ted by a colonialist feeling of superiority to the peoples of the Orient. In 1869, the English entrepreneur Thomas Cook, who had previously specialised in European travel, offered his European customers the first ever Nile river cruise. Later that year, organised trips to Palestine became available. Europeans travelled to the Middle East on different routes. Most took a ship to Alexandria or Port Said travelling on from there to Jaffa, Beirut or Tripoli. Another shipping route ran from Piraeus (in Greece) to Constantinople or Smyrna (present-day Izmir), from where one travelled on to the Levant. Initially the travel offers, which at that stage could avail of a network of local travel agents, guides (so-called dragomans) and accommodation, were concentrated in Palestine, where visiting Christian sites was the main attraction. Over time, other desti-

nations in the Lebanon and Syria were added, with a focus on the ancient sights such as Baalbek and later Palmyra. When looking at the development of Middle Eastern tourism in the 19th century and its growing popularity, it is not surprising that orientalist photography, tailored to the needs of travellers experienced a veritable boom in tandem with it.




Portrait of a dragoman (travel guide) Albumen print, 1860–1867 Félix Bonfils Inv. L0412_F16


Travel group in Bethany (Judea) Silver gelatine print, 1894 Unknown photographer Inv. L0415_F22

© Jacques Herzog und Pierre de Meuron Kabinett, Basel (Stiftung) 15


GREECE Greece was often one of the final stops for European travellers on their return journey from the Orient. They, much like their 17th and 18th century predecessors, were mainly interested in the ancient monuments. Dimitrios Konstantinou (1820–1900) was one of the first Greek photographers. He began his career working as an assistant for photographic pioneers James Robertson (1813–1888) and Felice Beato (1832–1909) on their travels through Greece and in 1858 opened his own studio selling pictures of ancient sites to tourists. Alongside this commercial enterprise, Konstantinou also worked for the Athens Archaeological Society recording its work and taking photographs of the city’s monuments. His famous image of the Acropolis in 18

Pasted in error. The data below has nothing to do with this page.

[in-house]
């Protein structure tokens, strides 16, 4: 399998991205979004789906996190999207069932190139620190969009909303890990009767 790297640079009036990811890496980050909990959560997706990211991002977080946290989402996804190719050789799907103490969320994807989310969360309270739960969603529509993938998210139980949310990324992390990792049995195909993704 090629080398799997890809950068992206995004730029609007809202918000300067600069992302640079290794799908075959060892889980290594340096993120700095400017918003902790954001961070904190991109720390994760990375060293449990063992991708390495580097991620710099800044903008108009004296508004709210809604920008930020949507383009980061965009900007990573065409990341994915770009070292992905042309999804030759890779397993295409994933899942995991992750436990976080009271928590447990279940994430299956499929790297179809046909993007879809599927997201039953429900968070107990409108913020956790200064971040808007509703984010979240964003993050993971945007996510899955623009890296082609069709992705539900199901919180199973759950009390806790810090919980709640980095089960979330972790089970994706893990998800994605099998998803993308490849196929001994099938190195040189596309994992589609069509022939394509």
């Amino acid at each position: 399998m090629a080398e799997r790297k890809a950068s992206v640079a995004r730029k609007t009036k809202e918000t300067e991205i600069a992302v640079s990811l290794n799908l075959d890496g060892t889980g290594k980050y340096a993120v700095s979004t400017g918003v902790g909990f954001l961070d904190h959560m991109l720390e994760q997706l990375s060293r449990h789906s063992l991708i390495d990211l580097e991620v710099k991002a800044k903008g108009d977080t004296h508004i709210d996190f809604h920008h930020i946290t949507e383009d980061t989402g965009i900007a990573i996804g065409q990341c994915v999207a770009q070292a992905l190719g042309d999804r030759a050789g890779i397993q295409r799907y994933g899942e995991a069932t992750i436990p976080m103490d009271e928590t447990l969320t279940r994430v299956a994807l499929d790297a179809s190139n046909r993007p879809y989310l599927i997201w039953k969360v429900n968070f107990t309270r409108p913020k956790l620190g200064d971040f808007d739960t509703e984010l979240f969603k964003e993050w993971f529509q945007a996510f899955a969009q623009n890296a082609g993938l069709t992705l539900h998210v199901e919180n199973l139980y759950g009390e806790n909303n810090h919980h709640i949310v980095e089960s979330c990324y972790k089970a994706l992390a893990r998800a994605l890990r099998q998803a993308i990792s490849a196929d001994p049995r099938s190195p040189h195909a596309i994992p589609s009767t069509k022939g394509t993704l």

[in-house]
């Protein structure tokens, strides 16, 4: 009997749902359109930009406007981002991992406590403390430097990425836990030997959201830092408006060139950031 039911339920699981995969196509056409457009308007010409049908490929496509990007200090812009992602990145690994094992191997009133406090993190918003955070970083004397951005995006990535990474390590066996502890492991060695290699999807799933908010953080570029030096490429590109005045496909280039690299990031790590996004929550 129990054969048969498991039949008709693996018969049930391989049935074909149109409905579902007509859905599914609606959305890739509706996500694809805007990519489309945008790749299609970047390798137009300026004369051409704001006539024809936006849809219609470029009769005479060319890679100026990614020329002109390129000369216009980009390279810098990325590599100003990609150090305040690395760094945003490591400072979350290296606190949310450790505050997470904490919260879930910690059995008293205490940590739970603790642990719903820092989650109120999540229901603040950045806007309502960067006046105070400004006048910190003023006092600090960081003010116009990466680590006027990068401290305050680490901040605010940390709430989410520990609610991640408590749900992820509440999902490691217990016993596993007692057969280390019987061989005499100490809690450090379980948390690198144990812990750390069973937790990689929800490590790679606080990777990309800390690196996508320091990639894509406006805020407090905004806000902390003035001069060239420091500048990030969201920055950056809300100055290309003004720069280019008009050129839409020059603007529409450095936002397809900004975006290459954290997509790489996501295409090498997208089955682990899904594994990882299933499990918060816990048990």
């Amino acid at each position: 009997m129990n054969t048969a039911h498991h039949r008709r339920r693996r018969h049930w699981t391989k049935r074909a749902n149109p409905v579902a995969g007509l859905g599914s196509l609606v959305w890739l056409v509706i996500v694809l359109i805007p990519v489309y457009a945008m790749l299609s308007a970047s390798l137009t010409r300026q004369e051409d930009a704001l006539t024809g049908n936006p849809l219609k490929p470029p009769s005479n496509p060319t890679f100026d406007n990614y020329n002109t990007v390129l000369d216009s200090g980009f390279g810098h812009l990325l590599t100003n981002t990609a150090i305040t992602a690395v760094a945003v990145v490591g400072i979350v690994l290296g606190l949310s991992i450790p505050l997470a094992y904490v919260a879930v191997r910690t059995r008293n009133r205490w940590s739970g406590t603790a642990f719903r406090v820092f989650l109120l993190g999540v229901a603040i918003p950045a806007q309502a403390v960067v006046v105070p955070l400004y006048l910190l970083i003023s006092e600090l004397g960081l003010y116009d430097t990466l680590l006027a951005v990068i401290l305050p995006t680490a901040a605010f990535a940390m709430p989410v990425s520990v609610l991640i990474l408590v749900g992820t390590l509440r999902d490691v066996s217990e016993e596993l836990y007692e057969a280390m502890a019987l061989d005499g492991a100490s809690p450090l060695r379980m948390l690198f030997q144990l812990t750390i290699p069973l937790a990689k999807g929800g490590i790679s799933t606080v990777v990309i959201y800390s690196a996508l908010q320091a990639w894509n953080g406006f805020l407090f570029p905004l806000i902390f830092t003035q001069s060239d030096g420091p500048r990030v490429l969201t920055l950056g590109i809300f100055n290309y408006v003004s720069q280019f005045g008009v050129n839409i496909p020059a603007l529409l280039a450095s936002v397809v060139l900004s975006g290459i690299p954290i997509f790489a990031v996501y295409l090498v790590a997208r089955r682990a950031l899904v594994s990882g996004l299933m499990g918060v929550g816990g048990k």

Athens shows the spoil heaps from the clearing work carried out by the Society. Another feature that is clearly visible in the photograph is the so-called Frankish Tower, a 14-century defensive structure in the area of the ancient propylaea. It was demolished in 1875. The second half of the 19th century saw the first large-scale archaeological excavations carried out in Greece and in Athens in particular. Numerous monuments, including the Theatre of Dionysus, seen in this photograph by Henri Beck, were examined and restored at the time. Photography was not just used for recording ancient monuments; enterprises that attested to Greece’s modernisation, such as the construction of the Corinth Canal (1881–1893), which provided an opportunity for ships to avoid the rather dangerous circumnavigation of the

Peloponnese, were also popular photographic subjects.



3 Athens, South slope of the Acropolis Albumen print, 1860–1865 Dimitrios Konstantinou Inv.-Nr. L0363_F13 4

Athens, Theatre of Dionysus during the excavations Albumen print, 1864–1868 Henri Beck Inv. L0363_F19


Construction Work on the Corinth Canal Collotype, around 1885 Unknown photographer Inv. L0352_F12

© Jacques Herzog und Pierre de Meuron Kabinett, Basel (Stiftung) 21


CONSTANTINOPLE Constantinople, the bridge between the Orient and the Occident, undoubtedly made the most important contribution towards the success of orientalist photography. The 'pearl on the Bosporus' captured the imagination of numerous Europeans, among them the French writer Pierre Loti (1850–1923). The descriptions of Constantinople in his novel “Aziyadé” (1879) are an eloquent testimony to the fascination that the city held for western visitors. With the rise in the number of tourists to the Orient from the mid-19th century onwards and the increased demand for photographs, numerous photographic studios were established in the Middle East. Pascal Sébah (1823–1886), for example, opened his first studio in the 24